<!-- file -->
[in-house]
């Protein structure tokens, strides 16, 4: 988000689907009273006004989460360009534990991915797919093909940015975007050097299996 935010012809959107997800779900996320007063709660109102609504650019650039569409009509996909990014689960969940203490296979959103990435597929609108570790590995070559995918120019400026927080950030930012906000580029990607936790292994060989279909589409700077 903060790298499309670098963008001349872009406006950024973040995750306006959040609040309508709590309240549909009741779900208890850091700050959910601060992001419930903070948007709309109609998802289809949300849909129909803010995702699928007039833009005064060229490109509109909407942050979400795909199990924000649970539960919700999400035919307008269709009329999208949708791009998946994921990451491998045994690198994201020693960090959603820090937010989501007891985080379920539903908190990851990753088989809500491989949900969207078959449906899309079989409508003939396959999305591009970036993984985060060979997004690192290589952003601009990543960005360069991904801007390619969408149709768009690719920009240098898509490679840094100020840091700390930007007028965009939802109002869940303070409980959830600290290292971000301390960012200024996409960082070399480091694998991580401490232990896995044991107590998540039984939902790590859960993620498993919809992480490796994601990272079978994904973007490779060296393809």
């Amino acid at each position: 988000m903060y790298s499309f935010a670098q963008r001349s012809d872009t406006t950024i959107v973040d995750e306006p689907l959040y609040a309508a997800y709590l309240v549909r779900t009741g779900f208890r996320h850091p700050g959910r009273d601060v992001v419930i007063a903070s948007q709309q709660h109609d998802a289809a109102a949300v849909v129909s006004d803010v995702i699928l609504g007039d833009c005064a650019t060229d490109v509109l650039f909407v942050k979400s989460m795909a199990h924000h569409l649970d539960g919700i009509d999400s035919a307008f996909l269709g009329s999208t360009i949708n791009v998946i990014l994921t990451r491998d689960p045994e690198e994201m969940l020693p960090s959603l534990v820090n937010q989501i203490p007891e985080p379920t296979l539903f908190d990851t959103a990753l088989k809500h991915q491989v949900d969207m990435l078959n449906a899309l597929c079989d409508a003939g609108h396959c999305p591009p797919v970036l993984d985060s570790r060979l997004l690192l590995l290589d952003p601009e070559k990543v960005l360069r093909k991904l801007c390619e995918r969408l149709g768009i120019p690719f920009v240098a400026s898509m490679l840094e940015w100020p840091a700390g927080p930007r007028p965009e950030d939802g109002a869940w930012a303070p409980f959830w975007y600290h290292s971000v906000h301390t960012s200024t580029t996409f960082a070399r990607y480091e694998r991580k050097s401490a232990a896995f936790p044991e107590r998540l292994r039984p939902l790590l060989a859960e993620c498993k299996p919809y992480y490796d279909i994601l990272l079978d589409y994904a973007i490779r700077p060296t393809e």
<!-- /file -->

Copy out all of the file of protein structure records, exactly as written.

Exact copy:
[in-house]
């Protein structure tokens, strides 16, 4: 988000689907009273006004989460360009534990991915797919093909940015975007050097299996 935010012809959107997800779900996320007063709660109102609504650019650039569409009509996909990014689960969940203490296979959103990435597929609108570790590995070559995918120019400026927080950030930012906000580029990607936790292994060989279909589409700077 903060790298499309670098963008001349872009406006950024973040995750306006959040609040309508709590309240549909009741779900208890850091700050959910601060992001419930903070948007709309109609998802289809949300849909129909803010995702699928007039833009005064060229490109509109909407942050979400795909199990924000649970539960919700999400035919307008269709009329999208949708791009998946994921990451491998045994690198994201020693960090959603820090937010989501007891985080379920539903908190990851990753088989809500491989949900969207078959449906899309079989409508003939396959999305591009970036993984985060060979997004690192290589952003601009990543960005360069991904801007390619969408149709768009690719920009240098898509490679840094100020840091700390930007007028965009939802109002869940303070409980959830600290290292971000301390960012200024996409960082070399480091694998991580401490232990896995044991107590998540039984939902790590859960993620498993919809992480490796994601990272079978994904973007490779060296393809």
């Amino acid at each position: 988000m903060y790298s499309f935010a670098q963008r001349s012809d872009t406006t950024i959107v973040d995750e306006p689907l959040y609040a309508a997800y709590l309240v549909r779900t009741g779900f208890r996320h850091p700050g959910r009273d601060v992001v419930i007063a903070s948007q709309q709660h109609d998802a289809a109102a949300v849909v129909s006004d803010v995702i699928l609504g007039d833009c005064a650019t060229d490109v509109l650039f909407v942050k979400s989460m795909a199990h924000h569409l649970d539960g919700i009509d999400s035919a307008f996909l269709g009329s999208t360009i949708n791009v998946i990014l994921t990451r491998d689960p045994e690198e994201m969940l020693p960090s959603l534990v820090n937010q989501i203490p007891e985080p379920t296979l539903f908190d990851t959103a990753l088989k809500h991915q491989v949900d969207m990435l078959n449906a899309l597929c079989d409508a003939g609108h396959c999305p591009p797919v970036l993984d985060s570790r060979l997004l690192l590995l290589d952003p601009e070559k990543v960005l360069r093909k991904l801007c390619e995918r969408l149709g768009i120019p690719f920009v240098a400026s898509m490679l840094e940015w100020p840091a700390g927080p930007r007028p965009e950030d939802g109002a869940w930012a303070p409980f959830w975007y600290h290292s971000v906000h301390t960012s200024t580029t996409f960082a070399r990607y480091e694998r991580k050097s401490a232990a896995f936790p044991e107590r998540l292994r039984p939902l790590l060989a859960e993620c498993k299996p919809y992480y490796d279909i994601l990272l079978d589409y994904a973007i490779r700077p060296t393809e």